Urban Farming:
Addressing Public Health
• Obesity rates rise 15-27% from 1980 to 1999, provides active lifestyles and
outdoor exercise
• Farm-to-School programs increase in popularity; Farm to School Network
estimates 12,429 throughout the 50 States
•
“Healthy occupation”, used as a type of therapy for those suffering from
mental health problems and drug or alcohol addictions
• Food produced organically and consumed locally, only in season, reduce
carbon dioxide emissions by as much as 22 %
Economic Benefits of Urban Farming
• Job creation
• The United States’ urban gardening program estimates that a
$1 investment in food-growing projects yields $6 of produce
• Producing food within the city shortens the distance between
consumer and producer = lower prices and greater access
(more of population can afford to buy)
• Revitalization of areas through farmers markets or local momand-pop grocery stores
Policy & Planning Implementation
• Sustainable planning practices are being preached nationwide - American
Planning Association has adopted the “Policy Guide on Community and
Regional Food Planning”
• Changing local food and agriculture policies, an example is growing
community food systems
• Land use planners can suggest policies to facilitate community gardens or
use growth management strategies to preserve farm lands as a method to
address the abundance of vacant land
• Land banks used by local government to promote urban farming and
increase their green practices locally.
Current Examples
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Milwaukee, WI
Birmingham, AL
Detroit, MI
Los Angeles, CA
Birmingham, AL
Sources
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APA (American Planning Association). Policy Guide on Community and Regional Food Planning. accessed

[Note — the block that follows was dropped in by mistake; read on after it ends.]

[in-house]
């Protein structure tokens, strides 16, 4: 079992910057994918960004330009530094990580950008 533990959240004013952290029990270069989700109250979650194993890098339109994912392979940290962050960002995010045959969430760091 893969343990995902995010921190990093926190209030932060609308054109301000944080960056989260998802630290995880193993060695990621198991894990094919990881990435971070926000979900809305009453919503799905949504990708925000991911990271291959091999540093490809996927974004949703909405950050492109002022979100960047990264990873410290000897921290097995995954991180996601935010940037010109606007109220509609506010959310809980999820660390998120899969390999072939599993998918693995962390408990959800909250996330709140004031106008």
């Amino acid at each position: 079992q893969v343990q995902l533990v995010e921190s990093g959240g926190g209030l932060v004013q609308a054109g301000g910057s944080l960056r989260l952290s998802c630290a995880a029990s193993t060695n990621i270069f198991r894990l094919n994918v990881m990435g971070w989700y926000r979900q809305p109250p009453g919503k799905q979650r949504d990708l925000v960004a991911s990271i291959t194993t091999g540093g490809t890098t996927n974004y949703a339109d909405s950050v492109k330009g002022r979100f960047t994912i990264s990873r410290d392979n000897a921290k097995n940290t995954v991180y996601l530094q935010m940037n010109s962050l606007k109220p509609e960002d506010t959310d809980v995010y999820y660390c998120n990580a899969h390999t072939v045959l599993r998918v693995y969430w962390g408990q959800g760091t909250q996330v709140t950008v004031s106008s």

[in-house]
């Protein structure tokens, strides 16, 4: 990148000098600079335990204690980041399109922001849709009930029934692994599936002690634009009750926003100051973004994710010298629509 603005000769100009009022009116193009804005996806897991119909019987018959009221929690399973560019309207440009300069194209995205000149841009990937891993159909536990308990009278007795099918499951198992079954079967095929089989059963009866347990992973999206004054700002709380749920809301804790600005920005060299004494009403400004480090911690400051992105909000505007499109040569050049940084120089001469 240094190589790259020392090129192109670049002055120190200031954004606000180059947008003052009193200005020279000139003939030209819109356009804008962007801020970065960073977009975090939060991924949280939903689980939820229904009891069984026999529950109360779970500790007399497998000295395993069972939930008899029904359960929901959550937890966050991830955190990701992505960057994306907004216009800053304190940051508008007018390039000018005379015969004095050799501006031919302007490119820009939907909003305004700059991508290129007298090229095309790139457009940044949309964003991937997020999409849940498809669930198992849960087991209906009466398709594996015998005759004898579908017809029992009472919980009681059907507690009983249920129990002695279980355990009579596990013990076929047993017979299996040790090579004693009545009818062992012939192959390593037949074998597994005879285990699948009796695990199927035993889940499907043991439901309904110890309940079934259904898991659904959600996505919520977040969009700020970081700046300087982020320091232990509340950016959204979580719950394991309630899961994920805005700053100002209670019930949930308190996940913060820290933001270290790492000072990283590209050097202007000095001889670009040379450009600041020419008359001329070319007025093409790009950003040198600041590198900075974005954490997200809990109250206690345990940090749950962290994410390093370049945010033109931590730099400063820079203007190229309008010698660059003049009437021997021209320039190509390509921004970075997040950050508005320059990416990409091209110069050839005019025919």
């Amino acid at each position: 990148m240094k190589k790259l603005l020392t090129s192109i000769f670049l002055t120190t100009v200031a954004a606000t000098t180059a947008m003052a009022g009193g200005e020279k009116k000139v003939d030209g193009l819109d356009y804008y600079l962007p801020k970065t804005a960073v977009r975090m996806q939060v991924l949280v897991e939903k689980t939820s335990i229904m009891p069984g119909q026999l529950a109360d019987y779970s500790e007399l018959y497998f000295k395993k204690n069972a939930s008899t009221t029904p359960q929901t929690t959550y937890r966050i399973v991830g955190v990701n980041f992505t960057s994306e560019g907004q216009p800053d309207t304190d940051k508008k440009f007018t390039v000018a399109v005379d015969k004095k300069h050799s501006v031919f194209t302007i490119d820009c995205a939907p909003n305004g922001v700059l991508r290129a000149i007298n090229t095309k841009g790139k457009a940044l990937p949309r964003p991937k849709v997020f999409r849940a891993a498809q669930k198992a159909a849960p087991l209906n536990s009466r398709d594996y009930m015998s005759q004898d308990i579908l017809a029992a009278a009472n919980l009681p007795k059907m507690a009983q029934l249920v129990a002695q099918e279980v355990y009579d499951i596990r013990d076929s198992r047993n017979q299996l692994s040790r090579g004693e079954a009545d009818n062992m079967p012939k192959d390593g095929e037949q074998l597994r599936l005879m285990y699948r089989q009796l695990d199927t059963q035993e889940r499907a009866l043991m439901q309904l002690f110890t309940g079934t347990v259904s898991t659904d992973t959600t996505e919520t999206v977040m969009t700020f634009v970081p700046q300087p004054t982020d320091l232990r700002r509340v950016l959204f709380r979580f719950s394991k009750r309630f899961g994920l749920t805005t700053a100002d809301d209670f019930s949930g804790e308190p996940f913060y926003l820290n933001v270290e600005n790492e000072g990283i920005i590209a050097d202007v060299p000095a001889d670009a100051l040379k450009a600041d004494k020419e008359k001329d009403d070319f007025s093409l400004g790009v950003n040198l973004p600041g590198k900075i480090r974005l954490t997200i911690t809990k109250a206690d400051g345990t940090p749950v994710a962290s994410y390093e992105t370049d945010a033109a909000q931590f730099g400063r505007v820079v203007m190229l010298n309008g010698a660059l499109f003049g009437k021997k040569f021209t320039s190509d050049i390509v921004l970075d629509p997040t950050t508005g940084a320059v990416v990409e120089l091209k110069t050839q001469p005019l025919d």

February 25, 2012. http://www.planning.org/policy/guides/pdf/foodplanning.pdf.
Bellows, Anne C., Katherine Brown, and Jac Smit. “Health Benefits of Urban Agriculture.” Community
Food Security Coalition. Last modified December 18, 2004.
http://www.foodsecurity.org/UAHealthArticle.pdf.
Bonfiglio, Olga. “Delicious in Detroit.” Planning: The Magazine of the American Planning Association
(August/September 2009): 32-37.
Doron, Gil. “Urban Agriculture: Small, Medium, Large.” Architectural Design 75 no. 3 (2005): 52-59.
Flisram, Greg. “A Serious Flirt with Dirt: Urban Farming Makes a Comeback.” Planning: The Magazine of
the American Planning Association (August/September 2009): 14-19.
Garrett, Steven. Growing a Community Food System. Pullman, WA: Washington State University
Cooperative Extension, 1999.
Hanson, David, Edwin Marty, and Michael Hanson. Breaking Through Concrete: Building an Urban Farm
Revival. Berkeley: University of California, 2012.
Hodgson, Kimberley. “Where Food Planning and Health Intersect: Welcome to the Next Big Trend.”
Planning: The Magazine of the American Planning Association (August/September 2009): 8-13.
Sources, Cont.
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Jacobs, Karrie. “Back to the Land.” Metropolis Magazine. Last modified October 15, 2008.
http://www.metropolismag.com/story/20081015/back-to-the-land.
Mendes, Wendy, Kevin Balmer, Terra Kaethler, and Amanda Rhoads. “Using Land Inventories to Plan for
Urban Agriculture: Experiences From Portland and Vancouver.” Journal of the American Planning Association 74 no. 4 (Autumn 2008): 435-449.
Mougeot, Luc J.A. Growing Better Cities: Urban Agriculture for Sustainable Development. Ottawa:
International Development Research Centre, 2006.
Samanian, Sanam. “Carrot City: A Recent Exhibition at Toronto’s Design Exchange Presented a CrossSection of Current Ideas Associated With Urban Agriculture.” Canadian Architect (June 2009):
26-28.
Shandas, Vivek and W. Barry Messer. “Fostering Green Communities Through Civic Engagement:
Community-Based Environmental Stewardship in the Portland Area.” Journal of the American
Planning Association 74, no. 4 (Autumn 2008): 408-418.
Shigley, Paul. “When Access is the Issue: What Cities Are Doing to Get Healthy Food Into Underserved
Neighborhoods.” Planning: The Magazine of the American Planning Association
(August/September 2009): 26-31.
Vallianatos, Mark, Robert Gottlieb, and Margaret Ann Haase. "Farm-to-School: Strategies for
Urban Health, Combating Sprawl, and Establishing a Community Food Systems
Approach." Journal of Planning, Education and Research 23 (2004): 414-23.
Worrel, Gabriela. “Food Groups.” Planning: The Magazine of the American Planning Association (January
2012): 23-25.
Worrel, Gabriela. “Land Be Gone.” Planning: The Magazine of the American Planning Association
(August/September 2009): 20-25.
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Part III - Georgia Planning Association